Relationship between testosterone supplementation and insulin-like growth factor-I levels and cognition in healthy older men

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Relationship between testosterone supplementation and insulin-like growth factor-I levels and cognition in healthy older men

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Title: Relationship between testosterone supplementation and insulin-like growth factor-I levels and cognition in healthy older men
Author: Cherrier, M. M.; Mohan, S.; Matsumoto, Alvin M.; Peskind, E.; Latendresse, S.; Bremner, William J.; Raskind, M.; Craft, S.; Plymate, Stephen R.; Haley, A. P.; Asthana, S.
Abstract: BACKGROUND: Our laboratory has previously reported that testosterone (T) administration to older men significantly improves cognitive function. This study examined potential changes in insulin-like growth factor (IGF) IGF-I, IGF-II and IGF-related binding proteins in response to T administration in older men and their relationship to cognitive functioning. METHODS: Twenty-five healthy community dwelling volunteers, ranging in age from 50-80 years were randomized to receive weekly intra-muscular (i.m.) injections of either 100 mg T enanthate or placebo (saline) for 6 weeks. Serum hormone levels and cognitive functioning was assessed at baseline and twice during treatment. RESULTS: Significant positive associations between IGF-I and IGF-II and spatial memory, spatial reasoning, and verbal fluency were observed after 6 weeks of T administration. Increased serum T levels from treatment were positively associated with improvement in spatial reasoning performance, whereas estradiol was associated with a decline in divided attention performance. Serum IGF-I, IGF-II and IGFBPs did not change in response to T treatment. CONCLUSIONS: Our results suggest that T, estradiol and IGF-I may have independent and selective effects on cognitive functioning. Positive associations between T levels and cognition are consistent with an effect of androgen treatment, whereas positive associations between IGF-I levels and cognition are reflective of a relationship between endogenous IGF-I levels and cognition.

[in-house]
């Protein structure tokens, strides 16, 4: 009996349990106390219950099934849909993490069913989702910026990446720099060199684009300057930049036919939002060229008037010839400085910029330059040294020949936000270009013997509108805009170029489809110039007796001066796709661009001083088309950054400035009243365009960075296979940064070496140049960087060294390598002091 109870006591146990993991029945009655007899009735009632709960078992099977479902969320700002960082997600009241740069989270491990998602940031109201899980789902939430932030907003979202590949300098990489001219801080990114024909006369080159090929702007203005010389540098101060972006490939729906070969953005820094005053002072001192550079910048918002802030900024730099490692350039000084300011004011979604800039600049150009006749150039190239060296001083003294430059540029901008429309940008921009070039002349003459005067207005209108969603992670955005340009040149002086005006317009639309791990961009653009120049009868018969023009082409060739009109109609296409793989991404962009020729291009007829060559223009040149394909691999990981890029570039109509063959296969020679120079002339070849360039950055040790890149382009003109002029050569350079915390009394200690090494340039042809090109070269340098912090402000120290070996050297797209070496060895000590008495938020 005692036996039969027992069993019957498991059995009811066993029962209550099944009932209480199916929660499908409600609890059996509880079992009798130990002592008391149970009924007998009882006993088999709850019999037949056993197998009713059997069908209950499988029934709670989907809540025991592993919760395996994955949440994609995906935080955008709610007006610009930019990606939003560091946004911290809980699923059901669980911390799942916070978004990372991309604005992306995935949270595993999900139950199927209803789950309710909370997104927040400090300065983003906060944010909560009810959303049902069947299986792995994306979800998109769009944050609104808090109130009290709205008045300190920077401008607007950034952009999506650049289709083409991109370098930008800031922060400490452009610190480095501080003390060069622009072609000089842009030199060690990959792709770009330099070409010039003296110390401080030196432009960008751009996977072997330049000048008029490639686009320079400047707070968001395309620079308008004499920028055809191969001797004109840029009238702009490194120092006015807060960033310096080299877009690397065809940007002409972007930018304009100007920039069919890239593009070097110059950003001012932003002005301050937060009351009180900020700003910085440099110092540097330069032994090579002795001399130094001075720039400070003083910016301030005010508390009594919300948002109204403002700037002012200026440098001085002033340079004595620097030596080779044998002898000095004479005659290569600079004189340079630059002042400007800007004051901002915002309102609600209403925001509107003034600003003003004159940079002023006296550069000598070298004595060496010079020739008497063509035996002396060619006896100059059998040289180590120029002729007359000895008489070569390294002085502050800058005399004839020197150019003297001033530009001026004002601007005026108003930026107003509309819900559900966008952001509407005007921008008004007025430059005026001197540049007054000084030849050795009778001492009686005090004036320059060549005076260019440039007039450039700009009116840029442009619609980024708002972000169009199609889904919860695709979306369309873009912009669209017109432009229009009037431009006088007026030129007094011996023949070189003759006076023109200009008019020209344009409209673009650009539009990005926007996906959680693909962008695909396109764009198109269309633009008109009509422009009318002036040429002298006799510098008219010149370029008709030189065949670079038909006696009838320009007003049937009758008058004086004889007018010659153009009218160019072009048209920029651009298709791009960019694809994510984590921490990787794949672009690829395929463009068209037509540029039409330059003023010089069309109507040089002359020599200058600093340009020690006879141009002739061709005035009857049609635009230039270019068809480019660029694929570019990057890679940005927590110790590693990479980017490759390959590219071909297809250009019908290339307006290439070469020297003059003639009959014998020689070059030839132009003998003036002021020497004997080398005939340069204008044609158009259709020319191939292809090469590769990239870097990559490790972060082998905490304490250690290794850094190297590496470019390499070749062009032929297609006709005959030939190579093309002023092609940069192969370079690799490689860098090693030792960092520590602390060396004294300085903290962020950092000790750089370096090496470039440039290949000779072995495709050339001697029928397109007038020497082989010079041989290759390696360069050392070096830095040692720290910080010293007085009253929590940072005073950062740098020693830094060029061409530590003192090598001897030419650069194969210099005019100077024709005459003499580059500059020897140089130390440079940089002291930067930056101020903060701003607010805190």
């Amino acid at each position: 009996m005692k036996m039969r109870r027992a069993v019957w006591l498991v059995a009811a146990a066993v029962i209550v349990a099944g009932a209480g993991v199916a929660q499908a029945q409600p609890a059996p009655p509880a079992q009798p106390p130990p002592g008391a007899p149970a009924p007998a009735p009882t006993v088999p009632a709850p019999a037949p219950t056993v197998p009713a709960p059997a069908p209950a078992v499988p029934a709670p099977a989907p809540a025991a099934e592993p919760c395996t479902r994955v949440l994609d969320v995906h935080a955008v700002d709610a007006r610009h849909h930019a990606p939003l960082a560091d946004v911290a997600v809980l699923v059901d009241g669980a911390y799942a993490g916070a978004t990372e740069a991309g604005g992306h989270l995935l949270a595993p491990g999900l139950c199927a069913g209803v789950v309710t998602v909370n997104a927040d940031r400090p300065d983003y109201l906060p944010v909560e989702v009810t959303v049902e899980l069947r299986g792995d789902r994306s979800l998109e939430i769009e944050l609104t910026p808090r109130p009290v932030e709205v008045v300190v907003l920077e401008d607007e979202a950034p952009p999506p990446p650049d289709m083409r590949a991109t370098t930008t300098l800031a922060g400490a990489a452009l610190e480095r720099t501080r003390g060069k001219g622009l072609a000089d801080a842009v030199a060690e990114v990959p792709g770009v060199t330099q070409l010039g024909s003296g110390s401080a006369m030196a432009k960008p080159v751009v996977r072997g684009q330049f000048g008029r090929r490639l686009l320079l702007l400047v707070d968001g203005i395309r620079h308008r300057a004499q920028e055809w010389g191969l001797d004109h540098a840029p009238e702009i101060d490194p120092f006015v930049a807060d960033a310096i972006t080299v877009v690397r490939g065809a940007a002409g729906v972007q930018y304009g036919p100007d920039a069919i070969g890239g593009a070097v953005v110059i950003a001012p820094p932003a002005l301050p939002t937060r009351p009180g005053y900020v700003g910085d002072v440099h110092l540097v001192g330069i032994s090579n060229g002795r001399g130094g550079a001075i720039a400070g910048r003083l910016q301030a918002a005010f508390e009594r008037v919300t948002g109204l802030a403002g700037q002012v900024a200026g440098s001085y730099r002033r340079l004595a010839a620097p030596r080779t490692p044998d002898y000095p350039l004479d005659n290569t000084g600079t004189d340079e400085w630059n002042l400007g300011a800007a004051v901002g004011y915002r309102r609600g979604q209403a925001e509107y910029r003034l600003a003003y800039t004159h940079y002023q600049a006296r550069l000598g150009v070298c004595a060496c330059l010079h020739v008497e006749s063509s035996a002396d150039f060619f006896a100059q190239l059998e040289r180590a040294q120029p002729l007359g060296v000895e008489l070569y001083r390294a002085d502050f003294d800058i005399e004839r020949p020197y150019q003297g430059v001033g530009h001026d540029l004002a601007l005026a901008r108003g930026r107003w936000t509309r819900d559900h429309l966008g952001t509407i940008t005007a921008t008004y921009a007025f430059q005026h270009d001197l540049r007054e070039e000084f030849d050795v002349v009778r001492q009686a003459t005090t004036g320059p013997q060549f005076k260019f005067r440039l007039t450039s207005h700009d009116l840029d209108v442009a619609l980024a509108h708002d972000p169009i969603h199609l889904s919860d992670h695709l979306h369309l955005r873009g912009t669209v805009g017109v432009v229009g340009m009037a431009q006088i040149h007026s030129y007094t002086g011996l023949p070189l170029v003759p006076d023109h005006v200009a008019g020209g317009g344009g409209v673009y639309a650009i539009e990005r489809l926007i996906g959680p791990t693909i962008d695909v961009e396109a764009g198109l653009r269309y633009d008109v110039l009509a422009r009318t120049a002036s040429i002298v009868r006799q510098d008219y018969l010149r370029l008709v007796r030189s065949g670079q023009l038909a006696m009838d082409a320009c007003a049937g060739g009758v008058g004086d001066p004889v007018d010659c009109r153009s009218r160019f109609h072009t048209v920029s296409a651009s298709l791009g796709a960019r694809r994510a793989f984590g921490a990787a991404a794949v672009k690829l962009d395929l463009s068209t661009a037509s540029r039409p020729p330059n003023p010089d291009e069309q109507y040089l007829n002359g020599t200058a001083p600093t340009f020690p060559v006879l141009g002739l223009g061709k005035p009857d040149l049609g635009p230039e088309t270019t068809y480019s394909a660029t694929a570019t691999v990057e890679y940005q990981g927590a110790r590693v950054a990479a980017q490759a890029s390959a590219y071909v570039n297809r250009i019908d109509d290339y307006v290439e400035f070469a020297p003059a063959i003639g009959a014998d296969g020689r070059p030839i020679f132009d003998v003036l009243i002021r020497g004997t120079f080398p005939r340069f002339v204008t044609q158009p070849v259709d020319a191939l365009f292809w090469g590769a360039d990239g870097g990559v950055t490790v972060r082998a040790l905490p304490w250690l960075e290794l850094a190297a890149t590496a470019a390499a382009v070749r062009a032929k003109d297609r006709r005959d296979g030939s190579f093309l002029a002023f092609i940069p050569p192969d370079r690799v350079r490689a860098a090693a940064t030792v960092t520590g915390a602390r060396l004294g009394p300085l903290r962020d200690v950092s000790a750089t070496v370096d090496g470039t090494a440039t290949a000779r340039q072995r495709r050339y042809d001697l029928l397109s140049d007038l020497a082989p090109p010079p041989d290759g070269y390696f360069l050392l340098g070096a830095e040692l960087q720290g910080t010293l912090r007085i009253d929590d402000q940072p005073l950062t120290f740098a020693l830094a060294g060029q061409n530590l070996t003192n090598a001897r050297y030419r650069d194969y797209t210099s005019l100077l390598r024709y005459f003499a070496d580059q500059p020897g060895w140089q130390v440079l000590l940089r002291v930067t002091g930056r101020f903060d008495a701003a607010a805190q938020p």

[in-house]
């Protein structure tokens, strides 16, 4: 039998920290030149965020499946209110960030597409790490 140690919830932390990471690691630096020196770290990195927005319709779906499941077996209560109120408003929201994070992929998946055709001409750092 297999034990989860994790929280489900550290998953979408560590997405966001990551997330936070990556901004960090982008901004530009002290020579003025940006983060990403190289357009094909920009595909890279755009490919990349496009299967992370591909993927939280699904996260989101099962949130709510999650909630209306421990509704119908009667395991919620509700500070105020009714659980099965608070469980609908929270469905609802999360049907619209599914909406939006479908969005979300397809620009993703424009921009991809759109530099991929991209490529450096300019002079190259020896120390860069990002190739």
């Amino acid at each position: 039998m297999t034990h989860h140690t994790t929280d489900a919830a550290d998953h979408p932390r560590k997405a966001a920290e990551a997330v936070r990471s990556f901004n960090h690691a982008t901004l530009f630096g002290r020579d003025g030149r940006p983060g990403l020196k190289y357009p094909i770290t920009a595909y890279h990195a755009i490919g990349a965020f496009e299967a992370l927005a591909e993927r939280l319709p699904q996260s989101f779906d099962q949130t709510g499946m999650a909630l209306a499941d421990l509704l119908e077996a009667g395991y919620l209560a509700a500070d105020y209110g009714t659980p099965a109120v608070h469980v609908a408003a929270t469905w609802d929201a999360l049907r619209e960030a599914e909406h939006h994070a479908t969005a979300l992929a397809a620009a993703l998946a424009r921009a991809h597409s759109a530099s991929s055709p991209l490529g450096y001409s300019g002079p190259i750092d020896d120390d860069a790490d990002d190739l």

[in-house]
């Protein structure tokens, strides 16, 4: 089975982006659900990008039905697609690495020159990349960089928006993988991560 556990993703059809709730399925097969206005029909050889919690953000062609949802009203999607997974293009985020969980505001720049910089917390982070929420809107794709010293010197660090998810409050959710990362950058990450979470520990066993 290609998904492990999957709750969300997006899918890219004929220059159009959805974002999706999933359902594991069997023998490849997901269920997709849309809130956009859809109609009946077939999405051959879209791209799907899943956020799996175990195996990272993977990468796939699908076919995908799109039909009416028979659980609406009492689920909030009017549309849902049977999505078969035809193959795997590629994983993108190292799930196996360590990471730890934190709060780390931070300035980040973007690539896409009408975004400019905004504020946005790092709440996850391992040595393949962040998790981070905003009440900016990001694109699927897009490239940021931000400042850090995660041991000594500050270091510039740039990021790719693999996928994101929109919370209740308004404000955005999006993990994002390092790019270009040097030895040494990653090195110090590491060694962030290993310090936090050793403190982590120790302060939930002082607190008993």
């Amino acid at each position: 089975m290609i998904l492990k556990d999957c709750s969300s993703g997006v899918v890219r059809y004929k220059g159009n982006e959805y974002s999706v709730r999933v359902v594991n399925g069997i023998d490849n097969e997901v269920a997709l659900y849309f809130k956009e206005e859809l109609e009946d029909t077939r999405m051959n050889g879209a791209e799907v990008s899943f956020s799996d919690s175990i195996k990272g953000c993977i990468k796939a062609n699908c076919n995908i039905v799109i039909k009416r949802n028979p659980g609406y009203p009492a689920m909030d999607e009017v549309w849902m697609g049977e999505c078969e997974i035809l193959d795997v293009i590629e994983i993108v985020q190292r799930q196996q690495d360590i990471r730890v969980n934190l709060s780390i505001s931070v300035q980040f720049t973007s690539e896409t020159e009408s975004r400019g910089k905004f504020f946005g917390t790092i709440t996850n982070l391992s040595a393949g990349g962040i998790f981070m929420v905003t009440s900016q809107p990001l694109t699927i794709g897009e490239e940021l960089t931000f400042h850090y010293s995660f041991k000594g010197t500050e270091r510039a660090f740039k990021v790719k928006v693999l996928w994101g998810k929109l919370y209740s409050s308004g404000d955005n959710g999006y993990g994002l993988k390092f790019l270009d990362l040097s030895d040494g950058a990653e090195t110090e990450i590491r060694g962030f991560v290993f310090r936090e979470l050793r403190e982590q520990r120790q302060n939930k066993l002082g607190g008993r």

URI: http://hdl.handle.net/1773/4330

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